According to a statement released by the National Center on Sexual Exploitation, an activist group, the Hilton Hotels & Resorts company will no longer sell on-demand pornography to guests. The changes to the company's official policy, via the NCSE:
Effective September 1, 2015, adult video-on-demand television content is not permitted in new or renewed vendor agreements.
Effective July 1, 2016, adult content must be removed from existing agreements and discontinued at all properties worldwide.
Hilton will still offer Wi-Fi service, if you get my drift.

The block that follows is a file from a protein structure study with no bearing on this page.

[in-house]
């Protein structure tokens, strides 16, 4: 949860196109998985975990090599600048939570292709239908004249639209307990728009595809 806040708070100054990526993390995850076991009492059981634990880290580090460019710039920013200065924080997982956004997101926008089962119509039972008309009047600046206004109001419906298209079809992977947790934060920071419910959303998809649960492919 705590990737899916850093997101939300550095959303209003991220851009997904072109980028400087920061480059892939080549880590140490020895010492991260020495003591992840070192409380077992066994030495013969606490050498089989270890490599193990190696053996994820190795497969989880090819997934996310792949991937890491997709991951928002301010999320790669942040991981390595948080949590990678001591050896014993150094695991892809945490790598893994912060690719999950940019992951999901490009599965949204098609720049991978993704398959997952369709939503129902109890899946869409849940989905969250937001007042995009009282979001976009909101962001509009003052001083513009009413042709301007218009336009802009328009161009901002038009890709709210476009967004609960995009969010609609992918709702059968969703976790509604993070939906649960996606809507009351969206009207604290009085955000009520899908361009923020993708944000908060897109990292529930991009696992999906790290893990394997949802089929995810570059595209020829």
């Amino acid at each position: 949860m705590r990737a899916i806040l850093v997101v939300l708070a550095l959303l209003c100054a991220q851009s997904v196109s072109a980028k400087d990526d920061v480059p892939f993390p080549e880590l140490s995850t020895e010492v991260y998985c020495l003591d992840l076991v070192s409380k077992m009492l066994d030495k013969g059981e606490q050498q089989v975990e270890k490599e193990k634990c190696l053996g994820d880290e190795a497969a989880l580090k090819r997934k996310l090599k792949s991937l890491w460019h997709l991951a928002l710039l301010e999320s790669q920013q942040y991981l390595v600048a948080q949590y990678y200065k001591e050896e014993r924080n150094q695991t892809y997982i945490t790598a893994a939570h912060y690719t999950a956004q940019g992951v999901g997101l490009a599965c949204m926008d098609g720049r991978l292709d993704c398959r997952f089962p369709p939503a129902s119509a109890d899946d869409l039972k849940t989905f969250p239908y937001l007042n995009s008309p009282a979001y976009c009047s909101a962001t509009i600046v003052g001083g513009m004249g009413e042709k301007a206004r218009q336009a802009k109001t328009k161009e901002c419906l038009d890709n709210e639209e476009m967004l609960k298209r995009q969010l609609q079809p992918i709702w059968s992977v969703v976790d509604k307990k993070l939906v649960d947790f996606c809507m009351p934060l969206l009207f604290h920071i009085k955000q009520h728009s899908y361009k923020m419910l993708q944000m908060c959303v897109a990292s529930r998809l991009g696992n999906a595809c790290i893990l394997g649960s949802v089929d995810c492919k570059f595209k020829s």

The NCSE, formerly known as Morality in Media, was founded in 1962 by a Catholic priest, an Orthodox priest, a Protestant minister, and a rabbi—a group, one hopes, that walked into a bar together at least once. It puts together an annual "Dirty Dozen" list of institutions that contribute to "sexual exploitation;" this year's list included Cosmopolitan magazine and YouTube as well as Hilton, which has now been removed.
Also, I'd like to note with pride that I wrote a whole three paragraphs about this subject without making a reference to Paris Hilton's sex tape! (FYI, porn-hounding porn hounds: That link goes to a thoughtful Slate story about changing public attitudes towards celebrities and sex, not to Paris Hilton's actual sex tape.)